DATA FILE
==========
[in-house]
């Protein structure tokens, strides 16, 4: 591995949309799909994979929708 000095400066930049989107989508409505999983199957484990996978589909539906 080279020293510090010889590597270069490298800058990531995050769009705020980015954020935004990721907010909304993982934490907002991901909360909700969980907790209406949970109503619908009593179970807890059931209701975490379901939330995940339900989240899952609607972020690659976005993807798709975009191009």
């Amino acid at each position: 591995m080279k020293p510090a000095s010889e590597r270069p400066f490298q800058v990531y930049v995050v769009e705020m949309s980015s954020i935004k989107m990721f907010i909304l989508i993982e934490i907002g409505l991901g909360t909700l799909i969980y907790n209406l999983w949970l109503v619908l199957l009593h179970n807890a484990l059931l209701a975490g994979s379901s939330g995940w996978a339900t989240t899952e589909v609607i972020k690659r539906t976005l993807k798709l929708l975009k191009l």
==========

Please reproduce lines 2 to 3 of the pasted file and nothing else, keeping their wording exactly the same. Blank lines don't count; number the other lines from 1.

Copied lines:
């Protein structure tokens, strides 16, 4: 591995949309799909994979929708 000095400066930049989107989508409505999983199957484990996978589909539906 080279020293510090010889590597270069490298800058990531995050769009705020980015954020935004990721907010909304993982934490907002991901909360909700969980907790209406949970109503619908009593179970807890059931209701975490379901939330995940339900989240899952609607972020690659976005993807798709975009191009």
């Amino acid at each position: 591995m080279k020293p510090a000095s010889e590597r270069p400066f490298q800058v990531y930049v995050v769009e705020m949309s980015s954020i935004k989107m990721f907010i909304l989508i993982e934490i907002g409505l991901g909360t909700l799909i969980y907790n209406l999983w949970l109503v619908l199957l009593h179970n807890a484990l059931l209701a975490g994979s379901s939330g995940w996978a339900t989240t899952e589909v609607i972020k690659r539906t976005l993807k798709l929708l975009k191009l």